By Bob “The Record Guy” Paxon
The Vibraharps story continues… Following their breakup Danny Cannon achieved some solo success but it pales beside the quantity and longevity of Donnie Elbert’s solo career.
The group’s first 45 had been Walk Beside Me (Beech Records; 1956 or 1957). At that time Donnie was undoubtedly a member, but did more behind the scenes than out front. He had less involvement as time went on, apparently not making a definite sharp break from the group, but he began his solo career in 1957 and was not on their next release, It Must Be Magic / Nosy Neighbors (Atco Records; 1959).
Donnie’s first solo effort was started with a demo session (probably cut in Cincinnati) that got him signed to Deluxe Records. Deluxe was a subsidiary of King Records, an ‘indie’ that had worked itself up to major label status by avoiding most of the pop genre the majors were promoting and instead serving up the sounds craved in working class environs – Blues, R&B, Hillbilly and Gospel.
His stay at Deluxe was to be possibly the longest anywhere for this gypsy, who subsequently recorded for more than twenty labels, staying at many for only one or two records. Maybe because the relationship seemed promising right from the start – his first Deluxe effort (What Can I Do?) cracked the R&B Top 20.
The follow-up, Believe It Or Not, didn’t do much but Deluxe stuck with him, and it paid off when his third single (Have I Sinned?) became a huge regional hit, most notably in Pittsburgh.
1958 saw him recording five more singles for Deluxe but none had much commercial impact. An album was also issued – “The Sensational Donnie Elbert Sings” – which I think mostly compiled his singles – but it didn’t sell well either. Donnie was never easy to work with – he had his own vision, which was to both help and hinder his career, but never helped his relations with the label owners and producers in the era where record people made the records and performers performed. If he had been selling at the level of a James Brown maybe thinks would have been different,. but even JB had his similar problems with King Records.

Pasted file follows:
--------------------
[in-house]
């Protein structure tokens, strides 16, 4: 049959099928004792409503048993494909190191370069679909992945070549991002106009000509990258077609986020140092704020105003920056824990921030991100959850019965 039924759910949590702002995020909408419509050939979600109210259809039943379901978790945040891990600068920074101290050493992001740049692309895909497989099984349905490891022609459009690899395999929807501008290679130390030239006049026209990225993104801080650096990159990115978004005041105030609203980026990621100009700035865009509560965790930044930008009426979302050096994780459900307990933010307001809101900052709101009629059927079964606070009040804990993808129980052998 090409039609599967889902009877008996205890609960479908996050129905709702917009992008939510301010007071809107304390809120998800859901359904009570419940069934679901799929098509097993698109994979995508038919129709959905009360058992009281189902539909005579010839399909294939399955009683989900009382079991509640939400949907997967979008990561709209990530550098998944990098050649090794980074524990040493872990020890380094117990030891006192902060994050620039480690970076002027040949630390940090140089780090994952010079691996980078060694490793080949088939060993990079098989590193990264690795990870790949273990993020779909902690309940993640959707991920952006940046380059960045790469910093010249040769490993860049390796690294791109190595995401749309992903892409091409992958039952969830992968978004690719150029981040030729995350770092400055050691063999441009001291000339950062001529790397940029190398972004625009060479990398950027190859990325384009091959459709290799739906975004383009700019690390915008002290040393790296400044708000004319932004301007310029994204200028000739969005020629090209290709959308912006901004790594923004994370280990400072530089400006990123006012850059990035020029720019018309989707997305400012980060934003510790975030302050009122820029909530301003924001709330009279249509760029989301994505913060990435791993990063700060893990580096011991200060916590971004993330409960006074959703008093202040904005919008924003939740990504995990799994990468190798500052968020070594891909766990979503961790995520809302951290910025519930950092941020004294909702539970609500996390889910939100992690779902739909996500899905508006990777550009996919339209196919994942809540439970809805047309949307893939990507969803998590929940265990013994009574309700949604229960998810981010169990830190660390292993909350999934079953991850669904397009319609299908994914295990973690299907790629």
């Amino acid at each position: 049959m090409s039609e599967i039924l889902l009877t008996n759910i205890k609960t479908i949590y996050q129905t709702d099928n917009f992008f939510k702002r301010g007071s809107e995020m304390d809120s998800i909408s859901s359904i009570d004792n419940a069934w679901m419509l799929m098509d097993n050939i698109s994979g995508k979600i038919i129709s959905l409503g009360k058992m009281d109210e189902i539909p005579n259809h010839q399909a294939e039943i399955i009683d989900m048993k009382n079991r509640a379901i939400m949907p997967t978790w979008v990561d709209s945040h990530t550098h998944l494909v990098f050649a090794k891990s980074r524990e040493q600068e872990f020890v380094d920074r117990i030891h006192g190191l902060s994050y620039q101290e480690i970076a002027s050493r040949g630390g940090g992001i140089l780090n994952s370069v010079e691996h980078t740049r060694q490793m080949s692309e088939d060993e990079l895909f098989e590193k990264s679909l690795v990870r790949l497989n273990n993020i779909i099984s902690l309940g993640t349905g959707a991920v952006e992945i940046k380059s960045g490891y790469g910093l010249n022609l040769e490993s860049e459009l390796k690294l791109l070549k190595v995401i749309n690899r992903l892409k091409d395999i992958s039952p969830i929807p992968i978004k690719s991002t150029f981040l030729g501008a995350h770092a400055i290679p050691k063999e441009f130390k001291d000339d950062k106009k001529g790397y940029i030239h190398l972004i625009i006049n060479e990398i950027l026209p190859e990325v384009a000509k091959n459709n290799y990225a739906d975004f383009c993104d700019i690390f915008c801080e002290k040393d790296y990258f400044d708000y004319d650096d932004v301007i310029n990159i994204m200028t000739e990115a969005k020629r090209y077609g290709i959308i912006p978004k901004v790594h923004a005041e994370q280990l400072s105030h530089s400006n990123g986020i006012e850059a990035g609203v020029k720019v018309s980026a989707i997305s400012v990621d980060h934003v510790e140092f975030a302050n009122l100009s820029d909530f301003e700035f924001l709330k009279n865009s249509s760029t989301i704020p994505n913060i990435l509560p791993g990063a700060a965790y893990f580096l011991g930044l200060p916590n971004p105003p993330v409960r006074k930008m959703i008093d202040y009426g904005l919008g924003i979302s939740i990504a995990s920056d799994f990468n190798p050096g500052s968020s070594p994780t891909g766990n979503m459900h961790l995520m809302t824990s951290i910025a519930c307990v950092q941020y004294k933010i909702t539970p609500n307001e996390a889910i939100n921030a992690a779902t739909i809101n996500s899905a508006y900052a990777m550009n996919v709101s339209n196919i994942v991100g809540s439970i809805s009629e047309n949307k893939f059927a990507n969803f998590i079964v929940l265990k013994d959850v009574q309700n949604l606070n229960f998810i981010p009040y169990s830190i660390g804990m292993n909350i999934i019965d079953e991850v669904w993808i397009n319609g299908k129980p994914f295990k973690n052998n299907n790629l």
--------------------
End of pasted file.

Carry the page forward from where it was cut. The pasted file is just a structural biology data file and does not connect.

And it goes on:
His battles with producers caused him to leave Deluxe in 1959 and he recorded next for Philadelphia’s Red Top Records and then Vee-Jay, both in 1960. Vee-Jay yielded his next regional hit, Will You Ever Be Mine?,” which sold 250,000 copies in the Philadelphia area alone.
Donnie was popular enough to play New York’s Apollo Theater and but wasn’t above working the chitlin circuit. He was performing, recording, always looking for greener pastures; but he took a break for a short spell in the US Army, from which he was discharged in 1961.
Before long he started the next phase of his career- the Northern Soul phase, and his flirtation/ obsession with the Motown Sound. We’ll cover that next week. For now, here’s his first Deluxe single.
What Can I Do shows of his amazing Falsetto style, which was unique at that time. Even the kid singers, like Frankie Lymon, didn’t sound like this! This is the type of ballad that’s especially popular with the East L.A /lowrider set, where it’s iconic. The sax seems to answer his vocal lines like a lover would… making for a very romantic atmosphere.
The song earned a re-do in 1970 by Val Martin on All Platinum. Although the producer credit is to label owner Sylvia (Robinson, of Mickey & Sylvia fame), I have a feeling Donnie actually produced this, as he was on an All Platinum contract.
The B-side to What Can I Do was originally titled Somebody, Somewhere but the record company retitled it Hear My Plea. It also was covered, by Marvin L. Sims on Mellow 1002 (in 1966).